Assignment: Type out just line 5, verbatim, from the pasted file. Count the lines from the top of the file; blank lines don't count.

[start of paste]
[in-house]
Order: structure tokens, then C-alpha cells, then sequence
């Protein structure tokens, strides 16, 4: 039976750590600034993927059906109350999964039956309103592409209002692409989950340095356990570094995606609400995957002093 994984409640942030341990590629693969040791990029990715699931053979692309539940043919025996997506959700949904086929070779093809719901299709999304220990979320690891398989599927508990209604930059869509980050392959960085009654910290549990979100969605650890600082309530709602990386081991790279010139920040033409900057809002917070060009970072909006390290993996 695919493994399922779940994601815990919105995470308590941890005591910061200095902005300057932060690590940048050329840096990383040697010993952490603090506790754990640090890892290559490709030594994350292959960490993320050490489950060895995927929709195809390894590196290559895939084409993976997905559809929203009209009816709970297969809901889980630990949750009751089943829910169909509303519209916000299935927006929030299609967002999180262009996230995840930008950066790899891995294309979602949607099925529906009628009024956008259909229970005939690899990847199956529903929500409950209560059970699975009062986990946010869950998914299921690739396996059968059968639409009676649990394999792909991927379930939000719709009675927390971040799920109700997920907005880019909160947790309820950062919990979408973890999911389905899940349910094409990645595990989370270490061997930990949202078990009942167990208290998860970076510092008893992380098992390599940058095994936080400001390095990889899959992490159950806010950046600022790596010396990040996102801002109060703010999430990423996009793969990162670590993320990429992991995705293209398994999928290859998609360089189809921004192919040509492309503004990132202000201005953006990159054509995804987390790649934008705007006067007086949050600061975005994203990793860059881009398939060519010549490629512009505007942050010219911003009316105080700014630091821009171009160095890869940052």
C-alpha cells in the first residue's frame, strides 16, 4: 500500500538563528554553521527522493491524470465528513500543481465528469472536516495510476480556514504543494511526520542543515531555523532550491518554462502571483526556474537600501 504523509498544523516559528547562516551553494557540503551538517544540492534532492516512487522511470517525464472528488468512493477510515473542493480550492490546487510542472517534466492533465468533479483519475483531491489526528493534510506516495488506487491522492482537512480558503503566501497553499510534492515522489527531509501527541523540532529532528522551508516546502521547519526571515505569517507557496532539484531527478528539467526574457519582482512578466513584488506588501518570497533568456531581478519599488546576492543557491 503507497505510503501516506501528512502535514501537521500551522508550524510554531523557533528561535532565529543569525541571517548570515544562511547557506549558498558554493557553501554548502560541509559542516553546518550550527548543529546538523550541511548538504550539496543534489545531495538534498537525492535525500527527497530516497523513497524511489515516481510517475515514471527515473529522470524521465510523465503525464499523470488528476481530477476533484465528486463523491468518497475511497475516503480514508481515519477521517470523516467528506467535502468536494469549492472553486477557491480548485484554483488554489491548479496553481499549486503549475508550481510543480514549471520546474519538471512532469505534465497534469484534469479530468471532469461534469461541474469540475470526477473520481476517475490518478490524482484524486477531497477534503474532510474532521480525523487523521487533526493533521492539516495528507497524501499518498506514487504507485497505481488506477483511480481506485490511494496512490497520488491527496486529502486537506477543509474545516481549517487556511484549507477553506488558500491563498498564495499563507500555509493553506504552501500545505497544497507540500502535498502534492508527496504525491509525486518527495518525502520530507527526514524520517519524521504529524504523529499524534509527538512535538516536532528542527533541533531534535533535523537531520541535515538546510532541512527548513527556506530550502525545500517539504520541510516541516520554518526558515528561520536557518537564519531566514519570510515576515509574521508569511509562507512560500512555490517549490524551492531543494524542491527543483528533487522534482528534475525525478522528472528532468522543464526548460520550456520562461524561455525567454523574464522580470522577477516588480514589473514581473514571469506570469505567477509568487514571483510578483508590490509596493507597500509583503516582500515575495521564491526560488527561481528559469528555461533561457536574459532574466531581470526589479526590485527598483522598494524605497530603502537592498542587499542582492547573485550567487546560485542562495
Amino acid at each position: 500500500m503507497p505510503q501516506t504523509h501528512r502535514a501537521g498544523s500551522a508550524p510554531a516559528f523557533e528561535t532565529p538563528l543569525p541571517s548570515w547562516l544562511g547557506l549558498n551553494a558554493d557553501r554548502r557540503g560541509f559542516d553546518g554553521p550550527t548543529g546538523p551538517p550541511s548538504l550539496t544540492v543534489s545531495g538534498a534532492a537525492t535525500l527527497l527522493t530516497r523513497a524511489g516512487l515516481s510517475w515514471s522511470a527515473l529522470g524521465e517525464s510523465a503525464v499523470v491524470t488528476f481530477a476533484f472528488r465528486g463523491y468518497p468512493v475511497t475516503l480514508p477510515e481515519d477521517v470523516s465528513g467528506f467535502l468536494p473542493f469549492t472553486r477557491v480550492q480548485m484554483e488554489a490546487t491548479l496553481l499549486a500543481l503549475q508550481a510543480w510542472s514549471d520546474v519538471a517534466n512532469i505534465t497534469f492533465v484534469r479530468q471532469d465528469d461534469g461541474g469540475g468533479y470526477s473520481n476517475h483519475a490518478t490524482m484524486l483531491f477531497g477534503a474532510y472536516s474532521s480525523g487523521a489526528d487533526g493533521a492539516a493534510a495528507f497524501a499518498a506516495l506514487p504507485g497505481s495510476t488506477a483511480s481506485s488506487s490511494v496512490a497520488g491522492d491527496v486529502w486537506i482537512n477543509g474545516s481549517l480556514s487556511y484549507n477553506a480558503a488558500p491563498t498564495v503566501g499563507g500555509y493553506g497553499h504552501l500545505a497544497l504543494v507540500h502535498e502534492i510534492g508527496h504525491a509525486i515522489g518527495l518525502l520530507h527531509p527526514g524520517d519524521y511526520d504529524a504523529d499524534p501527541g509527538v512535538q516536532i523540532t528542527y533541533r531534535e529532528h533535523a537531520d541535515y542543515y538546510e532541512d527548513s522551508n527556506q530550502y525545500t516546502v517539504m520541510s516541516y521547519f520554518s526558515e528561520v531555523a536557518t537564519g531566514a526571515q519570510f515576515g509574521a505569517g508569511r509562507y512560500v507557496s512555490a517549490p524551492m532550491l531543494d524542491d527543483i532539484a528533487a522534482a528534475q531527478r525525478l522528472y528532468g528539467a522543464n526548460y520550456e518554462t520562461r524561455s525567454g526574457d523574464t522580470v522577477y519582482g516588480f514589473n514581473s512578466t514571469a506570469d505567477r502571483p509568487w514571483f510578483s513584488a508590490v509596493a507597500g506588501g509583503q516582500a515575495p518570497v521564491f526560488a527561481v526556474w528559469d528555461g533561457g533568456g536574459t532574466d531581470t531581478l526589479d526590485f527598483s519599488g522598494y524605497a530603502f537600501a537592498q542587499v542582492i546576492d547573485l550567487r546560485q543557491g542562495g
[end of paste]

Amino acid at each position: 500500500m503507497p505510503q501516506t504523509h501528512r502535514a501537521g498544523s500551522a508550524p510554531a516559528f523557533e528561535t532565529p538563528l543569525p541571517s548570515w547562516l544562511g547557506l549558498n551553494a558554493d557553501r554548502r557540503g560541509f559542516d553546518g554553521p550550527t548543529g546538523p551538517p550541511s548538504l550539496t544540492v543534489s545531495g538534498a534532492a537525492t535525500l527527497l527522493t530516497r523513497a524511489g516512487l515516481s510517475w515514471s522511470a527515473l529522470g524521465e517525464s510523465a503525464v499523470v491524470t488528476f481530477a476533484f472528488r465528486g463523491y468518497p468512493v475511497t475516503l480514508p477510515e481515519d477521517v470523516s465528513g467528506f467535502l468536494p473542493f469549492t472553486r477557491v480550492q480548485m484554483e488554489a490546487t491548479l496553481l499549486a500543481l503549475q508550481a510543480w510542472s514549471d520546474v519538471a517534466n512532469i505534465t497534469f492533465v484534469r479530468q471532469d465528469d461534469g461541474g469540475g468533479y470526477s473520481n476517475h483519475a490518478t490524482m484524486l483531491f477531497g477534503a474532510y472536516s474532521s480525523g487523521a489526528d487533526g493533521a492539516a493534510a495528507f497524501a499518498a506516495l506514487p504507485g497505481s495510476t488506477a483511480s481506485s488506487s490511494v496512490a497520488g491522492d491527496v486529502w486537506i482537512n477543509g474545516s481549517l480556514s487556511y484549507n477553506a480558503a488558500p491563498t498564495v503566501g499563507g500555509y493553506g497553499h504552501l500545505a497544497l504543494v507540500h502535498e502534492i510534492g508527496h504525491a509525486i515522489g518527495l518525502l520530507h527531509p527526514g524520517d519524521y511526520d504529524a504523529d499524534p501527541g509527538v512535538q516536532i523540532t528542527y533541533r531534535e529532528h533535523a537531520d541535515y542543515y538546510e532541512d527548513s522551508n527556506q530550502y525545500t516546502v517539504m520541510s516541516y521547519f520554518s526558515e528561520v531555523a536557518t537564519g531566514a526571515q519570510f515576515g509574521a505569517g508569511r509562507y512560500v507557496s512555490a517549490p524551492m532550491l531543494d524542491d527543483i532539484a528533487a522534482a528534475q531527478r525525478l522528472y528532468g528539467a522543464n526548460y520550456e518554462t520562461r524561455s525567454g526574457d523574464t522580470v522577477y519582482g516588480f514589473n514581473s512578466t514571469a506570469d505567477r502571483p509568487w514571483f510578483s513584488a508590490v509596493a507597500g506588501g509583503q516582500a515575495p518570497v521564491f526560488a527561481v526556474w528559469d528555461g533561457g533568456g536574459t532574466d531581470t531581478l526589479d526590485f527598483s519599488g522598494y524605497a530603502f537600501a537592498q542587499v542582492i546576492d547573485l550567487r546560485q543557491g542562495g